When observing the current climate of popular culture, it's hard not to notice its parasitic qualities. From the plethora of Hollywood remakes of classic films to the latest Talking Heads and/or Velvet Underground rip-offs making the hipsters cream their collective jeans, pop culture is rife with freeloaders. With original ideas seemingly at such a premium, it's all the more refreshing when something strikingly different crosses your path. Enter Sufjan Stevens, who in 2003 released Greetings From Michigan, the first of a proposed fifty-album project paying homage to every state in the union. Having explored his Christian faith in 2004's Seven Swans, Stevens returns to this innovative twist on the concept album with Illinois, his fifth album as a solo artist. With this release, we see Stevens at the height of his creative powers: Drawing deeply from the state's rich heritage, Illinois is a sprawling odyssey of an album that wonderfully showcases Stevens's evocative songwriting skills.
In his poem "Chicago," Carl Sandburg described the city as "Stormy, husky, brawling/ City of the big shoulders." For his part, Stevens portrays the people of the Prairie State in a similar fashion. Anthems such as "Come On! Feel the Illinoise," "Chicago" and "The Man of Metropolis Steals Our Hearts" depict the Land of Lincoln as thick-skinned and determined but, ultimately, hopeful. Stevens makes a point of referencing many of the state's iconic figures: Lincoln, Sandburg, Frank Lloyd Wright, Casimir Pulaski. One and all, they've left their mark on Illinois. At the same time, Stevens doesn't turn a blind eye to the darker moments of Illinois's history. "John Wayne Gacy Jr." recounts the sordid details of the famous serial killer's crimes. "The Black Hawk War," an instrumental track, is named after a particularly bloody battle between the Illinois militia and the Sauk and Fox American Indians over land rights.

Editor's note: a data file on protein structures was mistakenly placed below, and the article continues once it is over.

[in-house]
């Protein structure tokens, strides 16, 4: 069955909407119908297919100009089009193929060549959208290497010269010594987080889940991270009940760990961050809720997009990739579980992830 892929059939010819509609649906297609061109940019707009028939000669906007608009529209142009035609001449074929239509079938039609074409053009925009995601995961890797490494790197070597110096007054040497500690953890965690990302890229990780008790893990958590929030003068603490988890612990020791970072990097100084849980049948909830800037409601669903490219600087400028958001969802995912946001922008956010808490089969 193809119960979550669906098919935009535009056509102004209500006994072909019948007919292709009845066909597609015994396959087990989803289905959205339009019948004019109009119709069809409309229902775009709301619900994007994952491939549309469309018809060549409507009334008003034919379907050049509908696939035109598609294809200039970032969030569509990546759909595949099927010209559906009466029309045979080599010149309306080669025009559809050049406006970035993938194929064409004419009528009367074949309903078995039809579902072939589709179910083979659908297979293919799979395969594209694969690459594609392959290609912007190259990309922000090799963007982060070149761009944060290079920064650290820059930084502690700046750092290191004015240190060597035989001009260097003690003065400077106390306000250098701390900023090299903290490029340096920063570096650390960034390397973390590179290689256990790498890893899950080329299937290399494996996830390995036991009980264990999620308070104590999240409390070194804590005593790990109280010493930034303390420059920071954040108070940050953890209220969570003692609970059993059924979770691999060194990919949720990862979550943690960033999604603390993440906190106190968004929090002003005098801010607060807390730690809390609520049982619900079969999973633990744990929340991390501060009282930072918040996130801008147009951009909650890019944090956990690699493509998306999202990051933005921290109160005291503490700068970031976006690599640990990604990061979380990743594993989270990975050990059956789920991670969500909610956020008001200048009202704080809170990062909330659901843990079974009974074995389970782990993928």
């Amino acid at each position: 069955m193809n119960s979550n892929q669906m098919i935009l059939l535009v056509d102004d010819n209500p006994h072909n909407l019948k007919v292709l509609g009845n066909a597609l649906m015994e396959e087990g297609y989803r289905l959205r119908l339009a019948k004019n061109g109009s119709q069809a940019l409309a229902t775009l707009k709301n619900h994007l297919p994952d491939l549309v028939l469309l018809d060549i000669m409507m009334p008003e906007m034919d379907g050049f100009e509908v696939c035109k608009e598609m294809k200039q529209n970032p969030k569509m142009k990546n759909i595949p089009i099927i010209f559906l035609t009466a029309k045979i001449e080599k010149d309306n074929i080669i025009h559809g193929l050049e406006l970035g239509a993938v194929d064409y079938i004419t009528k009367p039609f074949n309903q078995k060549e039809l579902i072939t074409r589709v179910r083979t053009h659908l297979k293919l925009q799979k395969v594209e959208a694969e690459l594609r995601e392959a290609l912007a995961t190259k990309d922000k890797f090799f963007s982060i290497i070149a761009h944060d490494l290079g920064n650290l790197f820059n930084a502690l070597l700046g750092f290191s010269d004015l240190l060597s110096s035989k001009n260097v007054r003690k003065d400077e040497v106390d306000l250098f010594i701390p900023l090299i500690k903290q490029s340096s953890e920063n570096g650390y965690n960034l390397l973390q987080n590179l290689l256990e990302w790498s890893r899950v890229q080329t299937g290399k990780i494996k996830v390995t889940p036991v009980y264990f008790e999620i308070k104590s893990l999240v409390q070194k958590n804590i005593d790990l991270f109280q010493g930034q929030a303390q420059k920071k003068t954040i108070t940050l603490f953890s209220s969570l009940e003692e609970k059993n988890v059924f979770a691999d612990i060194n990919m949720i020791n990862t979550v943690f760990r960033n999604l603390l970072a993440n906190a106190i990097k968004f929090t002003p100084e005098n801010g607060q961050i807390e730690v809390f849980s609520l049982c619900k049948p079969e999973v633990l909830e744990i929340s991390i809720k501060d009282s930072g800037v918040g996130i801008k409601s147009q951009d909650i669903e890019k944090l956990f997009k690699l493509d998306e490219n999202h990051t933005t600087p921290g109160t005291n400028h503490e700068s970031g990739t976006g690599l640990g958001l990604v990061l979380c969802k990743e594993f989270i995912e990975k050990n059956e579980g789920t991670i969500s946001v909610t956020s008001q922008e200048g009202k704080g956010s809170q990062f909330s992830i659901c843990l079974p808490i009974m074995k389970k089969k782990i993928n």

Musically, Illinois is full of revelations. Most notable is Steven's monopolization of the studio work. Although guest musicians were brought in during the recording process, Stevens took all of the recording, engineering and production duties upon himself. The result is an eclectic mix of songs, alternately triumphant and soaring or subdued and meditative. Sparing no expense with the arrangements, Stevens employs a drummer, trumpeter, a string quartet, and personally plays more than twenty different instruments on the album. He also makes strides in his vocal range, with an emerging falsetto. Backed by his Illinoisemaker Choir, the harmonies hit will give you goose bumps.
Being such a moving tribute to the state, perhaps the most surprising aspect of Illinois is that it is a labor born of careful research. Stevens, it turns out, has had little personal experience with Illinois, and it is a testament to his mounting songwriting talent that he is able to come across as utterly sincere throughout the album. Vast in scope and breathtaking in its beauty, Illinois may very well be the album that heralds Sufjan Stevens as one of this young century's most talented artists.
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